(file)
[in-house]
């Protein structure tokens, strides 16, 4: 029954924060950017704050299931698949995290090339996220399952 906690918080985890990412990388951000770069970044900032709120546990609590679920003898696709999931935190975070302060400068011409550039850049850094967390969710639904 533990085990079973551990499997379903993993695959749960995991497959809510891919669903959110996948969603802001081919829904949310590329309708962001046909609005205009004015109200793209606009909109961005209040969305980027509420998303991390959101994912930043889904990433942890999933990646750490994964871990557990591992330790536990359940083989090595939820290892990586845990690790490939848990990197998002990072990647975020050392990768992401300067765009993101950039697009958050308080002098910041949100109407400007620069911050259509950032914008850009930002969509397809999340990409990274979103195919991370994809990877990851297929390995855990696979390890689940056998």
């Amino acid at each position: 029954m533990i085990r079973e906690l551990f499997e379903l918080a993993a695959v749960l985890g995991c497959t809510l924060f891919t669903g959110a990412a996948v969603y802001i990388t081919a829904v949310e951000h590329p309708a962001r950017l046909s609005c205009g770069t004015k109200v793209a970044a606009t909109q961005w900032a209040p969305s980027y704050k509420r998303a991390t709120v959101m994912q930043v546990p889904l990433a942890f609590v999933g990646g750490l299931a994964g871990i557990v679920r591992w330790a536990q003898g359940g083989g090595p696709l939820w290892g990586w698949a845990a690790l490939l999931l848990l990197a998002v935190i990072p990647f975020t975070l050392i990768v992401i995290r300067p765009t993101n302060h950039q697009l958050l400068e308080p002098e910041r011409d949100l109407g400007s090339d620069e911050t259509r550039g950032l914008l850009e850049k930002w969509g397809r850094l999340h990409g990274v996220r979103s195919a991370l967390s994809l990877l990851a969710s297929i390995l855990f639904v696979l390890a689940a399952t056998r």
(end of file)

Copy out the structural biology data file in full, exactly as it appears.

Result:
[in-house]
């Protein structure tokens, strides 16, 4: 029954924060950017704050299931698949995290090339996220399952 906690918080985890990412990388951000770069970044900032709120546990609590679920003898696709999931935190975070302060400068011409550039850049850094967390969710639904 533990085990079973551990499997379903993993695959749960995991497959809510891919669903959110996948969603802001081919829904949310590329309708962001046909609005205009004015109200793209606009909109961005209040969305980027509420998303991390959101994912930043889904990433942890999933990646750490994964871990557990591992330790536990359940083989090595939820290892990586845990690790490939848990990197998002990072990647975020050392990768992401300067765009993101950039697009958050308080002098910041949100109407400007620069911050259509950032914008850009930002969509397809999340990409990274979103195919991370994809990877990851297929390995855990696979390890689940056998």
């Amino acid at each position: 029954m533990i085990r079973e906690l551990f499997e379903l918080a993993a695959v749960l985890g995991c497959t809510l924060f891919t669903g959110a990412a996948v969603y802001i990388t081919a829904v949310e951000h590329p309708a962001r950017l046909s609005c205009g770069t004015k109200v793209a970044a606009t909109q961005w900032a209040p969305s980027y704050k509420r998303a991390t709120v959101m994912q930043v546990p889904l990433a942890f609590v999933g990646g750490l299931a994964g871990i557990v679920r591992w330790a536990q003898g359940g083989g090595p696709l939820w290892g990586w698949a845990a690790l490939l999931l848990l990197a998002v935190i990072p990647f975020t975070l050392i990768v992401i995290r300067p765009t993101n302060h950039q697009l958050l400068e308080p002098e910041r011409d949100l109407g400007s090339d620069e911050t259509r550039g950032l914008l850009e850049k930002w969509g397809r850094l999340h990409g990274v996220r979103s195919a991370l967390s994809l990877l990851a969710s297929i390995l855990f639904v696979l390890a689940a399952t056998r």